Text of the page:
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0

Not with the methods you mention. Drilling holes in it either side of a split and using cable ties is a good way to repair it. Leave at least an inch of distance from the split so there is enough plastic for strength. Glue/epoxy/etc won't last 5 minutes.


2

Fill the area with foamy shaving cream. Do all your gasket work, etc, and then vacuum out the area with a shop vac. wipe off any areas the shop vac can't get to. Rinse away any residue with fresh motor oil. The tiny bit of shaving cream residue going into the oil return passages will not be a big deal. I would change the oil and filter soon after such a ...


6

Yes, debris will cause damage, however the valves cover gasket doesn't stick that hard and if it is the original, they come with some kind of rubber material, very easy to take out even in one piece almost always. Some gaskets are made of cork material, those would break but still won't generate much debris neither. The tip is: take time, warm up the engine ...


3

Any debris will cause abrasive damage: the bigger the debris, the bigger and quicker the damage will be. Other than being careful, you can always cover up the engine if you are working in a dirty, dusty or drafty area. Changing the motor oil after your post-repair test drive is one way to mitigate the dust-sized debris.


1

Worst case scenario: Very carefully grind the bolt head off then slide the head up the bolt. Once the head is out of the way, remove with a stud remover or weld a new nut to it. To do this, first make the head as accessible as possible. You can rotate the cams a bit carefully if a lobe is in the way, just be sure you don't have valve interference (...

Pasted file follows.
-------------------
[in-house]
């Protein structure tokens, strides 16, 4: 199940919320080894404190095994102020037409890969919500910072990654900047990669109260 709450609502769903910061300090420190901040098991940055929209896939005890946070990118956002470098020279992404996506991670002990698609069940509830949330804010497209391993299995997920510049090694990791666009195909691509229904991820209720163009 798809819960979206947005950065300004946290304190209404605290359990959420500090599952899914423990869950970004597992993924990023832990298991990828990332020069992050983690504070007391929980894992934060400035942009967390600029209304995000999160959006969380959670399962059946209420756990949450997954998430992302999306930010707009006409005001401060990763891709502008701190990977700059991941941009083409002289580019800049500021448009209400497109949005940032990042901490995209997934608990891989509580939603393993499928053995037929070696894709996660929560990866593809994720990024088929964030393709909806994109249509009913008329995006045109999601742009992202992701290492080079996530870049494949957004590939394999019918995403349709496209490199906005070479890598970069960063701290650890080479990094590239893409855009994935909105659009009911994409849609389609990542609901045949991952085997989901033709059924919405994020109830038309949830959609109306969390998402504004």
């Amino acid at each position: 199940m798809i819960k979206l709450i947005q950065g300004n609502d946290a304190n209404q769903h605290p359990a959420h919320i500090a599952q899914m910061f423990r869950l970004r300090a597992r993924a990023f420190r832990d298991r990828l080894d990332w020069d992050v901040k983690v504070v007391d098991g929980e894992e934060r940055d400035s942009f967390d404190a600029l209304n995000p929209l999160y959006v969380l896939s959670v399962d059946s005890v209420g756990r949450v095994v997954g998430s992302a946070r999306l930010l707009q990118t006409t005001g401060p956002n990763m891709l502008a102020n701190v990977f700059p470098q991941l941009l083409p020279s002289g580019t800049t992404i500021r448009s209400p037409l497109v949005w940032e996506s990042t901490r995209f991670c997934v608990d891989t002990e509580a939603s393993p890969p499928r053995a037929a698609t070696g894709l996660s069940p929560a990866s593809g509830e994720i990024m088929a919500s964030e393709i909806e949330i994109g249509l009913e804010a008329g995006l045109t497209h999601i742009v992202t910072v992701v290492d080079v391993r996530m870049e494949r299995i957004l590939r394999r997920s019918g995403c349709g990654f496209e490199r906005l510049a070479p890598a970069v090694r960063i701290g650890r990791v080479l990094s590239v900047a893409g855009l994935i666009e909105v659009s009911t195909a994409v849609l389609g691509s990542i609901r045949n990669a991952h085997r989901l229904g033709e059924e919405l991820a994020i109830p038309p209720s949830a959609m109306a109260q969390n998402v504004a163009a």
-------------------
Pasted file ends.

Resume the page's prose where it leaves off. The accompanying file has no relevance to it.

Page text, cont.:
21

You take 2 nuts and put them on the same set of threads. Then lock them against each other by loosening the lower nut and tightening the upper nut. Then use the upper nut with your torque wrench to install the stud.


2

You need a clutch basket removal tool This tool will allow the inner and outer clutch basket to become locked together in order for you to remove the bolt that is affixed to your transmission primary shaft. This is a relatively cheap tool. I recommend you use an air impact to remove the bolt. Upon tightening you will want to use a torque wrench and ...


0

The best way I know of to remove a bolt like this is to use a ratchet with (preferably) an impact 6 point socket. Put it on the bolt and hit the ratchet with a large hammer. One or two good solid hits will often times break it loose. You can also hit the head of the bolt with the hammer, just a couple of taps, not hard swings can also help loosen it. Do NOT ...


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This is the kind of question that is hard to answer, there are so many possibilities and they depend on the amount and type of sludge and the specific alternator and the phase of the moon and how long the sludge has been there and on and on. If the source who suggested cleaning it seems credible, then your odds are better… It is possible that the alternator ...


2

I used the 2-part putty stick to repair the leaking tank on my 1968 Firebird, while it was actively leaking. I backed into a parking stop and bumped the tank, when it shifted a bit it caused pinholes where the support strap was contacting the tank. I was young and broke, so I never had a chance to replace the tank. The putty repair lasted 1 1/2 years until I ...



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